In case you think Congressional gridlock is some sort of 21st century invention, director Steven Spielberg’s Lincoln should convince you otherwise. The recent battles over health care and debt ceilings are not all that different than the sort of storms President Abraham Lincoln faced in 1865 when he was trying to drum up support for the 13th amendment to the Constitution, which formally abolished slavery.
Lincoln was an ambitious Republican whose ideas rubbed many of his rivals the wrong way. Democrats tried to brand him a dictator, when they weren’t warning that his agenda would destroy the country. Meanwhile, First Lady Mary Todd Lincoln bristled at the personal attacks she and her family had had to weather, such as being called “prairie primitives” by the Capitol’s snobbish socialites.
One of the most intriguing insights in Tony Kushner’s screenplay turns out to be the simple observation that if you flip the party affiliations and change the names the Washington of nearly 150 years ago seems hauntingly familiar. Thankfully, it’s also a lot more entertaining.
Lincoln is loaded with superb performances, beginning – naturally – with Daniel Day Lewis, who gives the legendary leader both the necessary aura of power and willfulness but also finds Lincoln’s earthier, more charming side. His stern decrees and political maneuvering mark him as a tough customer, yet he is equally capable of stepping down from his soapbox to share a homespun fable or a bit of folksy humor.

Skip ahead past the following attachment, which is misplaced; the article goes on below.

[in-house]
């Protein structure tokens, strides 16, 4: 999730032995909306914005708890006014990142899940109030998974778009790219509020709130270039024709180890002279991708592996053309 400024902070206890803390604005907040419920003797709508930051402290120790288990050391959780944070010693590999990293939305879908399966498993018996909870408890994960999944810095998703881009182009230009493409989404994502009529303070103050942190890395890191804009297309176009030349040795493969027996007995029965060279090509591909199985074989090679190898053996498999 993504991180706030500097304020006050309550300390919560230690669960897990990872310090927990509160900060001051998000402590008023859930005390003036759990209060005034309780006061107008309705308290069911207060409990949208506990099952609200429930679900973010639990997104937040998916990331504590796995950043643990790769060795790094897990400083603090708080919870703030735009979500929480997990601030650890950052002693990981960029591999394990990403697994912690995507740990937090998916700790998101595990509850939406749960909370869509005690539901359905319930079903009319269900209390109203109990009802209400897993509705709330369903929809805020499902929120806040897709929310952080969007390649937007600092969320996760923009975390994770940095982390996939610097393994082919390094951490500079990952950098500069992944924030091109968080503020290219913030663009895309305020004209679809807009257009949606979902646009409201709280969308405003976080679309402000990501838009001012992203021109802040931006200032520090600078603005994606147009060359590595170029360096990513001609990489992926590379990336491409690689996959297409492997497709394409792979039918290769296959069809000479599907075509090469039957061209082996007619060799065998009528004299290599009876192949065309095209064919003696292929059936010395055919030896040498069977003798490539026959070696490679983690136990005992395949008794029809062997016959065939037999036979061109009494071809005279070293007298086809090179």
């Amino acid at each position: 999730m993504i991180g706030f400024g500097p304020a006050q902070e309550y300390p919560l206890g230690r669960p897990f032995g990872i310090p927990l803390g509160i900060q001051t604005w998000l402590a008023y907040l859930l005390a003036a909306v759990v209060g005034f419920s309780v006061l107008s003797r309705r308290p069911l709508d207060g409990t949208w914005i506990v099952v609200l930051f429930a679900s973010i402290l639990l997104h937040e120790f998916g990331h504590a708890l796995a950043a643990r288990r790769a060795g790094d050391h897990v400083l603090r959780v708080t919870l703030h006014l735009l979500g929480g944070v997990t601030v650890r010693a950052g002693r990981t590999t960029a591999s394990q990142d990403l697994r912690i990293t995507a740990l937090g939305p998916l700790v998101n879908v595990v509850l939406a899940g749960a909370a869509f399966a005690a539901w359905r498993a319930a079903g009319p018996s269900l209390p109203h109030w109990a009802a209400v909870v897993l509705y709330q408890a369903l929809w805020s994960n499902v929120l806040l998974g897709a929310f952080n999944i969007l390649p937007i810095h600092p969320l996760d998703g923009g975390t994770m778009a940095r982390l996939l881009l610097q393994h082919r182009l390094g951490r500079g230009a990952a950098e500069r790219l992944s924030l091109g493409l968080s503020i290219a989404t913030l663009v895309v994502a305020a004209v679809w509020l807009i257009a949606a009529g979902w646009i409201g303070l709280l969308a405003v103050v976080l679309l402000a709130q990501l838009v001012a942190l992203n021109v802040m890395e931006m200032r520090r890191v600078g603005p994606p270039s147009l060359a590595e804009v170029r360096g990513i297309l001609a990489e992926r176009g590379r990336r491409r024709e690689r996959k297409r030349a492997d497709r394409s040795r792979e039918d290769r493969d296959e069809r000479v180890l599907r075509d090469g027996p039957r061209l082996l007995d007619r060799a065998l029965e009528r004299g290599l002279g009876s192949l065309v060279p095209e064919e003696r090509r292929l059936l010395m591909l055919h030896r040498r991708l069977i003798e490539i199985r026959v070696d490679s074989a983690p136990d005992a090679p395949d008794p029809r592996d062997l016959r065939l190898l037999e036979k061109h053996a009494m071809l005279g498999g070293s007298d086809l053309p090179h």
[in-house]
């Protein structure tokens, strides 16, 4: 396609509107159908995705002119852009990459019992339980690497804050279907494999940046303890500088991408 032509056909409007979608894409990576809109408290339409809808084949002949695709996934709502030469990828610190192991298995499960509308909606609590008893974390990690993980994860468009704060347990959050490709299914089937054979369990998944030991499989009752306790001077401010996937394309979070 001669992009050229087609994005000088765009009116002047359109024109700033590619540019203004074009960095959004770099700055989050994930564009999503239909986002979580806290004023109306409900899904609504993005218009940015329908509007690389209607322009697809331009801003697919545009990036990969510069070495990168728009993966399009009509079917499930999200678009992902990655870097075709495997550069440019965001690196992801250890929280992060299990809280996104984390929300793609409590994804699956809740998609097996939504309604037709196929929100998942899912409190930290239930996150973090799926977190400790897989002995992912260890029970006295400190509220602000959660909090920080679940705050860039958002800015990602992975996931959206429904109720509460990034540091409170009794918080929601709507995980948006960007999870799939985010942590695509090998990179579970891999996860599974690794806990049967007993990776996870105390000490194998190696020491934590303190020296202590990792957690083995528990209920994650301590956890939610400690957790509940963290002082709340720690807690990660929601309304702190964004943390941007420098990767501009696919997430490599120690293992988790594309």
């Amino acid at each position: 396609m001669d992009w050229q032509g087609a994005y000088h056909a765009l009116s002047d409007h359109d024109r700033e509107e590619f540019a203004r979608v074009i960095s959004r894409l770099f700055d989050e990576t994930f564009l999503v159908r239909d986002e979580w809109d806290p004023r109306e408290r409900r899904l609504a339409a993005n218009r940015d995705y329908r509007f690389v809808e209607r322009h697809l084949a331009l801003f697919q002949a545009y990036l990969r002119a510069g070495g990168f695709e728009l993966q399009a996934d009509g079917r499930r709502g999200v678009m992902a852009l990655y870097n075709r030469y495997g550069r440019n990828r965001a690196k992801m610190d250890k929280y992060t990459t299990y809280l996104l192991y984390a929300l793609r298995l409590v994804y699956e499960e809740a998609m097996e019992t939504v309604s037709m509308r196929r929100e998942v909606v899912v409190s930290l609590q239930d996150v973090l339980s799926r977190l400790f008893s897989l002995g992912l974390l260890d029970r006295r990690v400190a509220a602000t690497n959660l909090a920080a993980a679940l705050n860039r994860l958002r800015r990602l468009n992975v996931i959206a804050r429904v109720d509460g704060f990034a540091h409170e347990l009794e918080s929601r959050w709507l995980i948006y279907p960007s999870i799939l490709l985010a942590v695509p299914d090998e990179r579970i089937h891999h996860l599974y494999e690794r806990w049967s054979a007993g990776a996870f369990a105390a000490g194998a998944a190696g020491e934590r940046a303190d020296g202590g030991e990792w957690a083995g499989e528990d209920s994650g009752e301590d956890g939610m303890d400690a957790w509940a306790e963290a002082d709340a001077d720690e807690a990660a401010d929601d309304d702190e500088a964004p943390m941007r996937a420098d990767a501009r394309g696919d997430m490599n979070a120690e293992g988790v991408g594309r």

It’s also impossible not to be impressed by Sally Field, who lends a razor-sharp edginess and a heart-gripping desperation to Mary Todd Lincoln, who is haunted by the death of her son and increasingly unhappy with her role as what she calls her husband’s “soothsayer.”
Tommy Lee Jones is equally striking as Thaddeus Stevens, an activist who tries to tame his temper to help advance the Amendment. Jones provides many of the film’s lighter moments as he fights verbal duels with his opponents and pronounces the word “politics” with so much distaste it sounds as if he’s spitting out a porcupine.
Lincoln is a very theatrical sort of film, which should probably not surprise anyone familiar with Kushner’s background as a playwright. Aside from a few short sequences on the battlefield that bookend the picture, most of the drama unfolds indoors.
At first, this can seem a little stuffy and constricted, but the actors bring enough fire and conviction to the script that Lincoln turns out to be anything but a starchy stage play on film. In fact, it ranks as one of the strongest and least sentimental films Spielberg has ever made, a terrific tribute to one of our greatest figures.